Bonds slightly firmer as market relishes rand’s new safe-haven status
South African government bonds were slightly firmer in thin trade on Friday afternoon, as the market benefited from the rand’s newly found supposed safe-haven status.
According to reports the liquid rand has become a favoured safe-haven currency, based on the expected economic reforms and a greater focus on growth under the administration of President Cyril Ramaphosa.
Relatively higher local interest rates are also supporting the rand in the traditional carry-trade, where investors borrow low-rate currencies and invest in higher-yielding ones.
From one of the most volatile currencies in the world, the rand has been remarkably stable over the past month in an environment of a sharply weaker Russian rouble and Turkish lira.
In the past, the rand has usually weakened in line with softer emerging-market currencies, but has instead gained nearly 3% against the greenback so far in 2018.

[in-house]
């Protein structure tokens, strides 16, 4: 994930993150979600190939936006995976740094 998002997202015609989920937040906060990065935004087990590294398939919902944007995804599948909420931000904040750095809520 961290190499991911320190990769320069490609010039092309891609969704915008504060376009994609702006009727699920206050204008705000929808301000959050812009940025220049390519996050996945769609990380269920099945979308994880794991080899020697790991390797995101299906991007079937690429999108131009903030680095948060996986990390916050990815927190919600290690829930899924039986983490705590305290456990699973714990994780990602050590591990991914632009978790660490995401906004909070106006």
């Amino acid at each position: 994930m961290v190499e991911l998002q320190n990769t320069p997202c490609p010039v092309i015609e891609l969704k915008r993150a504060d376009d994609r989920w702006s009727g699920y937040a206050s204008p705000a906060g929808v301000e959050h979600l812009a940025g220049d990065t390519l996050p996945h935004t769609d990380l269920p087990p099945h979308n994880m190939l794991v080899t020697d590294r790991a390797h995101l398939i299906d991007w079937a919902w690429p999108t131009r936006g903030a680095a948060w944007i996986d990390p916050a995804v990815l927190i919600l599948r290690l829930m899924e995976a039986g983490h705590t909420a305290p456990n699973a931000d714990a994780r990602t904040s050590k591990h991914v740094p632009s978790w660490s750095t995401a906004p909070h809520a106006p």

This development has also been positive for local bonds, with them proving to be the best-performing asset class so far in 2018, outdoing equities and cash. The benchmark R186 has improved 14.8% so far, from a 2017 worst level of 9.47%.
At 3.04pm the R186 was bid at 8.06% from 8.075% and the R207 at 6.915% from 6.925%.
The rand was at R12.0533 to the dollar from R12.0604.
In the US the benchmark 10-year slipped above 2.8% again in risk-on trade, which benefited stocks, following the release of upbeat earnings results from some top companies.
US bonds might, however, benefit soon from renewed risk-off trade and global-trade tension.
Dow Jones Newswires said in a report that the White House planned to tighten pressure on China, with a plan for fresh tariffs and a threat to block Chinese technology investments in the US.
The US 10-year treasury was last seen at 2.835% from 2.849%.